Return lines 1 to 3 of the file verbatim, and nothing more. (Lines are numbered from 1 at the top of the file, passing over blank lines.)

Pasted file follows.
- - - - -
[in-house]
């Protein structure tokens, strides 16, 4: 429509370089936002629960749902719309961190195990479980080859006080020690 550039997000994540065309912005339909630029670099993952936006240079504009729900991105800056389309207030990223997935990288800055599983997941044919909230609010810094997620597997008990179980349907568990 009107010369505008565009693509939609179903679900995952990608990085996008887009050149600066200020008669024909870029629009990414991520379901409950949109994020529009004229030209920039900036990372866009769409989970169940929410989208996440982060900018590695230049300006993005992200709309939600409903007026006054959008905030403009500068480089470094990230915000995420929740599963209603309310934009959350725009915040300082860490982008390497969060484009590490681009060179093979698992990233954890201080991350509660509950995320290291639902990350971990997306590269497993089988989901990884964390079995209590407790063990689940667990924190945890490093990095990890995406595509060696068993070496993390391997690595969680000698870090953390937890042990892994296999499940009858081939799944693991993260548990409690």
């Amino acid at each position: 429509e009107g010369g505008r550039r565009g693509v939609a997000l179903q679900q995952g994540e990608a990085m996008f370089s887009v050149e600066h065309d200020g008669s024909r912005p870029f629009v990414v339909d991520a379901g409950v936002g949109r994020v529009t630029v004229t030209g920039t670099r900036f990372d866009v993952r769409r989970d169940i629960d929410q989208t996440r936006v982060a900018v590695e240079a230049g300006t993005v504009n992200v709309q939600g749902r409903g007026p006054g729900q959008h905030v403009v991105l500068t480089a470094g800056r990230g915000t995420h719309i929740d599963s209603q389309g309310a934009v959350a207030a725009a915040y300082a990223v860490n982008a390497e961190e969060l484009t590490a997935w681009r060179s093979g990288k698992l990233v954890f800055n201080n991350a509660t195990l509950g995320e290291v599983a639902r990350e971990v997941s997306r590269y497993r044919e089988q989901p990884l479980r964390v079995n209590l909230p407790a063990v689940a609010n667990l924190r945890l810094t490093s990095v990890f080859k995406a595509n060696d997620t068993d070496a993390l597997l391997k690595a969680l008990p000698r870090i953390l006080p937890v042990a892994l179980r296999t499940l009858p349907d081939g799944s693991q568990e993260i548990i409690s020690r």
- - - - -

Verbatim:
[in-house]
């Protein structure tokens, strides 16, 4: 429509370089936002629960749902719309961190195990479980080859006080020690 550039997000994540065309912005339909630029670099993952936006240079504009729900991105800056389309207030990223997935990288800055599983997941044919909230609010810094997620597997008990179980349907568990 009107010369505008565009693509939609179903679900995952990608990085996008887009050149600066200020008669024909870029629009990414991520379901409950949109994020529009004229030209920039900036990372866009769409989970169940929410989208996440982060900018590695230049300006993005992200709309939600409903007026006054959008905030403009500068480089470094990230915000995420929740599963209603309310934009959350725009915040300082860490982008390497969060484009590490681009060179093979698992990233954890201080991350509660509950995320290291639902990350971990997306590269497993089988989901990884964390079995209590407790063990689940667990924190945890490093990095990890995406595509060696068993070496993390391997690595969680000698870090953390937890042990892994296999499940009858081939799944693991993260548990409690």
């Amino acid at each position: 429509e009107g010369g505008r550039r565009g693509v939609a997000l179903q679900q995952g994540e990608a990085m996008f370089s887009v050149e600066h065309d200020g008669s024909r912005p870029f629009v990414v339909d991520a379901g409950v936002g949109r994020v529009t630029v004229t030209g920039t670099r900036f990372d866009v993952r769409r989970d169940i629960d929410q989208t996440r936006v982060a900018v590695e240079a230049g300006t993005v504009n992200v709309q939600g749902r409903g007026p006054g729900q959008h905030v403009v991105l500068t480089a470094g800056r990230g915000t995420h719309i929740d599963s209603q389309g309310a934009v959350a207030a725009a915040y300082a990223v860490n982008a390497e961190e969060l484009t590490a997935w681009r060179s093979g990288k698992l990233v954890f800055n201080n991350a509660t195990l509950g995320e290291v599983a639902r990350e971990v997941s997306r590269y497993r044919e089988q989901p990884l479980r964390v079995n209590l909230p407790a063990v689940a609010n667990l924190r945890l810094t490093s990095v990890f080859k995406a595509n060696d997620t068993d070496a993390l597997l391997k690595a969680l008990p000698r870090i953390l006080p937890v042990a892994l179980r296999t499940l009858p349907d081939g799944s693991q568990e993260i548990i409690s020690r």